Once you’ve determined which orientation you’ll need to hoop based on your device, slip your stabilizer under the tablecloth, lay your grid in the hoop, and align the grid over your design template to hoop the project (Fig.4). You may choose to use temporary spray adhesive to stick your stabilizer to the back of the tablecloth at this point. If you do, be sure to allow extra stabilizer to extend beyond the tablecloth's corner to allow for hooping.  

While traditional hooping can be more time-consuming and complicated than other methods (e.g.,, floating), I prefer items that I anticipate lack of stabilization could be a problem. 

Hooping tips:  You want the project tight, but resist the urge to tug at the edges; you don’t want to over-stretch the fabric as it will return to its natural state and create wrinkles around your design. After hooping, press the bottom hoop up to ensure a snug fit and tighten the screw firmly. Most hoop screws allow for tightening with a screwdriver, which helps with more extensive projects to ensure the hoop is secured tightly. Use the smallest hoop that fits your project for the best stabilization.

Remove the plastic hoop template. Note that one edge of my tablecloth is inside of the hoop, and one edge is barely hooped based on the placement of the design.  If you used spray adhesive to attach the tablecloth to your stabilizer, this will help with stabilization.  For those who do not use spray adhesives, you should pin your tablecloth to the stabilizer within the hoop but outside the design's stitch area. 

You can determine where to pin before picking up your printed template. Pin with caution, as hitting a pin during embroidery may result in a broken needle, a ruined project, or damage to your machine. You’ll also notice that one edge of the tablecloth is within the hoop.  To ensure your presser foot doesn’t catch under this edge during stitching, tape that edge to your stabilizer using a piece of painter’s tape or embroidery tape (Fig. 5).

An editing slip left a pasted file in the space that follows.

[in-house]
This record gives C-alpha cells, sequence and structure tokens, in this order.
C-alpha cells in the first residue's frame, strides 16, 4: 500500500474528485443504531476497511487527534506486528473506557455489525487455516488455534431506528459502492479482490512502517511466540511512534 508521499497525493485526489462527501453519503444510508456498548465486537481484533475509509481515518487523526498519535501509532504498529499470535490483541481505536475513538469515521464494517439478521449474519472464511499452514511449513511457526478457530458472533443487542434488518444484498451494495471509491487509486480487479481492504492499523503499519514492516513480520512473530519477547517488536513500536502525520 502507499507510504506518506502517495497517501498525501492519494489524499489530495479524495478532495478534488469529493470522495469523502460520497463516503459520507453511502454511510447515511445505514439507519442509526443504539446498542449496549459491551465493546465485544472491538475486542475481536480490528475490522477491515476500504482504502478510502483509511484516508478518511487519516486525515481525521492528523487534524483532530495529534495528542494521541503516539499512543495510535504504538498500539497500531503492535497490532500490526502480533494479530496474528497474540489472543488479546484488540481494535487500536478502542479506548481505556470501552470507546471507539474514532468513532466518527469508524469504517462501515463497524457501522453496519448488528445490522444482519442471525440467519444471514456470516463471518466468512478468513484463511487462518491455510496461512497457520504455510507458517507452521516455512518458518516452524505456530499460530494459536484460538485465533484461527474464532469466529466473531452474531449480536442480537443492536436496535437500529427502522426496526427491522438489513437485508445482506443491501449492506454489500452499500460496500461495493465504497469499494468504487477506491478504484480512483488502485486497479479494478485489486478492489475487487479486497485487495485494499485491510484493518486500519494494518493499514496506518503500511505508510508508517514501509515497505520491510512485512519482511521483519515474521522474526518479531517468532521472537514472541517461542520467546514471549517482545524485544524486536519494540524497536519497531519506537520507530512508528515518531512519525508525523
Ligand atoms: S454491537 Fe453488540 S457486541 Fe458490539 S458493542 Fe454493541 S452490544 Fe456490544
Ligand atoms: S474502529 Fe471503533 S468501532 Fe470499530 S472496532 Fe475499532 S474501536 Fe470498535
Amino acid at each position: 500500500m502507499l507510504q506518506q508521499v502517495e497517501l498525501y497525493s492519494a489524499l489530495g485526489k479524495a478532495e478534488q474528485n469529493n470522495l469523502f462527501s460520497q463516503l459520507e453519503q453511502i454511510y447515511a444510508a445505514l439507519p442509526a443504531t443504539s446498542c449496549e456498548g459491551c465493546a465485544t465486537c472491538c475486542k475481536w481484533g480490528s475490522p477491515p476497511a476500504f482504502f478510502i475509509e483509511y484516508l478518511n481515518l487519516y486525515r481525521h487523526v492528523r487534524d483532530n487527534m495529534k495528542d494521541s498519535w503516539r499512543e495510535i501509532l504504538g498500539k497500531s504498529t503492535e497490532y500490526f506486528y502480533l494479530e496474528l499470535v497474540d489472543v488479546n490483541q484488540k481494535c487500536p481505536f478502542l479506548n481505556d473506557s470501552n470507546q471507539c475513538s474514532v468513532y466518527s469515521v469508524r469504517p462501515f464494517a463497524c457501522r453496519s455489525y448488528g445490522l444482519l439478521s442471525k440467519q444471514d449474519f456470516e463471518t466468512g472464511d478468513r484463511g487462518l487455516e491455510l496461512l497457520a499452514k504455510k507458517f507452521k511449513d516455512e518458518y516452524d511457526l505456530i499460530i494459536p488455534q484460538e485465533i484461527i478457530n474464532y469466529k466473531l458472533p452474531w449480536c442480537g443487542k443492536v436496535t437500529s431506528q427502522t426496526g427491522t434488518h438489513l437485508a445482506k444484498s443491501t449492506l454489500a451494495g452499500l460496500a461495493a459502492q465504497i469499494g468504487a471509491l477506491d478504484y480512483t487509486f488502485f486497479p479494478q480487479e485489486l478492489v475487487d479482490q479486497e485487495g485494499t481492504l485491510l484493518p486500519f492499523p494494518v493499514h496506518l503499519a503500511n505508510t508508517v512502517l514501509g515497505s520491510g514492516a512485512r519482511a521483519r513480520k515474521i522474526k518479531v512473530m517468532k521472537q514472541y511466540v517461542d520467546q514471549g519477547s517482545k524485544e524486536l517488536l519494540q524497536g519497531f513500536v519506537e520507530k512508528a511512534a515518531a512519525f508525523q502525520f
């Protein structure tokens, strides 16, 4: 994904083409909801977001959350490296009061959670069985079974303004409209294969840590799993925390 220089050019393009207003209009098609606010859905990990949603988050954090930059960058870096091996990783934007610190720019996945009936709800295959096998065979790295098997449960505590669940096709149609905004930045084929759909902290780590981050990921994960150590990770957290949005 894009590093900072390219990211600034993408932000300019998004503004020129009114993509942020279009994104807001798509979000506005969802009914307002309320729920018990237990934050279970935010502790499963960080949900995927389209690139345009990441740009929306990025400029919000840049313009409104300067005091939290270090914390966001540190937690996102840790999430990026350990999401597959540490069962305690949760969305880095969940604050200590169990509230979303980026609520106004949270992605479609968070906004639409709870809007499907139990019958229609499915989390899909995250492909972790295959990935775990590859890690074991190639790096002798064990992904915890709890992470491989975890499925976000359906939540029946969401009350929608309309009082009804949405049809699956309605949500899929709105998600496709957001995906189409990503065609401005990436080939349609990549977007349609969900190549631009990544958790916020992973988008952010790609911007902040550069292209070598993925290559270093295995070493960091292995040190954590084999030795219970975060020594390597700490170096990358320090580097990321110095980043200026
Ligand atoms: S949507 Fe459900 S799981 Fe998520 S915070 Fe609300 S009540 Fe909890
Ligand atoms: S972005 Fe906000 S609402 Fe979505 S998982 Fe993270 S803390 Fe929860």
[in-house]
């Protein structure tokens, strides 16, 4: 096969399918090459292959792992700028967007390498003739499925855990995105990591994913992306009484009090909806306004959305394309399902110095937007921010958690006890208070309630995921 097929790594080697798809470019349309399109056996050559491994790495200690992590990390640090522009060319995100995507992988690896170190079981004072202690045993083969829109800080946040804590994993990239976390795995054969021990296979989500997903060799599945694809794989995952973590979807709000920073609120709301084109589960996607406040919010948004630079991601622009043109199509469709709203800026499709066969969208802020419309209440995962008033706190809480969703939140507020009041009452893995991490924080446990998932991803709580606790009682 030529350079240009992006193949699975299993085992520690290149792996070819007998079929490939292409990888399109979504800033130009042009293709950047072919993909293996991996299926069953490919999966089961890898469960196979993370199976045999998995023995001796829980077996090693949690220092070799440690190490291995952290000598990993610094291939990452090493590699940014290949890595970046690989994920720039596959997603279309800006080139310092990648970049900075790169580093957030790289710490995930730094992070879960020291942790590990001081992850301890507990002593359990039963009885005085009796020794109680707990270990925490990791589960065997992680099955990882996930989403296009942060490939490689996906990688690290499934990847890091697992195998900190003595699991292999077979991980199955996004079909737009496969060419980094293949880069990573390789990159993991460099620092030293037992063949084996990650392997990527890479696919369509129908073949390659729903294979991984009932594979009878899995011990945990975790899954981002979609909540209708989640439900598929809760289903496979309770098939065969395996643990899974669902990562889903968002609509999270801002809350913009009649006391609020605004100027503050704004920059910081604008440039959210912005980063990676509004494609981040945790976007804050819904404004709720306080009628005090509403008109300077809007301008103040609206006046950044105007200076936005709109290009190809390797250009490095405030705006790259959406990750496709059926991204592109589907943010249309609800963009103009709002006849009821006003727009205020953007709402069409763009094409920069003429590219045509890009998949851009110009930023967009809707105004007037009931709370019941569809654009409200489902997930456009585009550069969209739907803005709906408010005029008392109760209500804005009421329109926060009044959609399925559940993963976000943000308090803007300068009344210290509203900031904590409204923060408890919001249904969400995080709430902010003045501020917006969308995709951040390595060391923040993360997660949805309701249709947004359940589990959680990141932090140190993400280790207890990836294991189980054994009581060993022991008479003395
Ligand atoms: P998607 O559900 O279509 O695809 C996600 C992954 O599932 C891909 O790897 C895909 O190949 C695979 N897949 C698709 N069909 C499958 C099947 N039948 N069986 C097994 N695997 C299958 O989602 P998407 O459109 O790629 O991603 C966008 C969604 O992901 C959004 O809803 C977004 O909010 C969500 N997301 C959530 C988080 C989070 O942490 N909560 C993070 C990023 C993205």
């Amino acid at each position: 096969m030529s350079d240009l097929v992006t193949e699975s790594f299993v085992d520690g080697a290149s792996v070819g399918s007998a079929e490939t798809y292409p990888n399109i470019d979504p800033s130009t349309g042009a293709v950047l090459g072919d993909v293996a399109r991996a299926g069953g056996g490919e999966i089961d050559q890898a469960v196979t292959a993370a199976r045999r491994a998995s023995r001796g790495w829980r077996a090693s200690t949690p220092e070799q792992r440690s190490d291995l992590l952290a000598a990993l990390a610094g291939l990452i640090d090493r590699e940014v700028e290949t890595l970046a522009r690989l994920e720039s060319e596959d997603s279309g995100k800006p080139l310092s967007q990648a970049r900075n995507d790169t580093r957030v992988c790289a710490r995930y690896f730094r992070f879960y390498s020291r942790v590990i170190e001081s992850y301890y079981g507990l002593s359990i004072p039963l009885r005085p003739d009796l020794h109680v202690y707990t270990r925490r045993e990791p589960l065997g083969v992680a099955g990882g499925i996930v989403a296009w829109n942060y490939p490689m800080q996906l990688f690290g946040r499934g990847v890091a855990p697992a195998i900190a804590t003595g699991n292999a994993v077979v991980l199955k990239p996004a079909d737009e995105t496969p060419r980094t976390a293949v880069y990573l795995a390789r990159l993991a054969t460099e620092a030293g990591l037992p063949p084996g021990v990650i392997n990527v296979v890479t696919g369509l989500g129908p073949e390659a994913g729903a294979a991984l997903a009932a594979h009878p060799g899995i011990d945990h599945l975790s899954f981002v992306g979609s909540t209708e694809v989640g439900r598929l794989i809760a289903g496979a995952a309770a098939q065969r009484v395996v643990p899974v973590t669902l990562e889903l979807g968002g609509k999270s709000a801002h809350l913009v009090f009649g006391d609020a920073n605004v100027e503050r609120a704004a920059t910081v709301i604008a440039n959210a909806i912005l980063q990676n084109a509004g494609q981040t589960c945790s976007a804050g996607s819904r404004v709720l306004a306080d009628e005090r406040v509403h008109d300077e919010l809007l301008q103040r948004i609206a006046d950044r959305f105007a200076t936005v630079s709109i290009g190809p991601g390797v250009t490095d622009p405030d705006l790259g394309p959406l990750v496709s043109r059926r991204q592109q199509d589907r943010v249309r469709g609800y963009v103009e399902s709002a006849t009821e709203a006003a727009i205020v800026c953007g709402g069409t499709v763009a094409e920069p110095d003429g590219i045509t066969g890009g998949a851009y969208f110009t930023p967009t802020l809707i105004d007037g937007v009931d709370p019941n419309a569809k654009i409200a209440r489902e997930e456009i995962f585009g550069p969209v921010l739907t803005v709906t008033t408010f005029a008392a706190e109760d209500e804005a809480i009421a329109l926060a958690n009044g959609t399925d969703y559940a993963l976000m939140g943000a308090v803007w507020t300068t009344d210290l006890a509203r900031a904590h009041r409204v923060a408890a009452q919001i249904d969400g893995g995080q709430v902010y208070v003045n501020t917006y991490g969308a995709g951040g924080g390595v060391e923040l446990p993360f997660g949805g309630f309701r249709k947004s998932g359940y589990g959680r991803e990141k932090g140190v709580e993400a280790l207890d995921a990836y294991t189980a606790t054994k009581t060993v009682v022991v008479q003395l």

Step 4.  Stitching the design: once you have set your selected thread colors in your machine and snap your hoop in place, it is essential that you use the trace outline feature of your machine. You want to ensure that your hoop moves under the needle around the stitch area freely. Any hindrance in the movement of the machine could distort the alignment of the stitching in your design. If you have a multi-needle machine, you should put something in front of it to support the weight of the tablecloth. If you have a tabletop machine, place the machine so that the bulk of your tablecloth is supported. Adjust as needed and let the machine trace one last time before starting to stitch. If you used pins, this is also a perfect time to verify that your pins are correctly placed outside the stitch area (Fig 6).

Note on thread colors: digitizing these designs allows a lot of creativity in thread selection. There are opportunities to blend more colors than used here for an extra textured and realistic fall look. Only six colors were used in these tablecloths, as a personal preference, using a 6-needle machine. However, if you are comfortable doing thread changes, the design easily allows for twice as many hues! Playing with thread colors is a great way to personalize your work. Try using multiple shades of green or brown in the leaves to add dimension.  

After stitching your design, cut the stabilizer about 1/4 inch around the design.  While it feels stiff, the cutaway stabilizer softens over time with washes.  

I love using embroidery to embellish home décor items and create my personalized look. Tablecloths and runners, pillows, and curtains are all easy options to change the look of a room. You are only limited by your imagination. Happy Stitching!

Venessa Saucier

Venessa Saucier is a lifelong creator immersed in the realms of machine embroidery and quilting. With an unwavering passion for artistic expression, she enjoys sharing tips and techniques with aspiring makers. When she is not stitching, she’s fishing!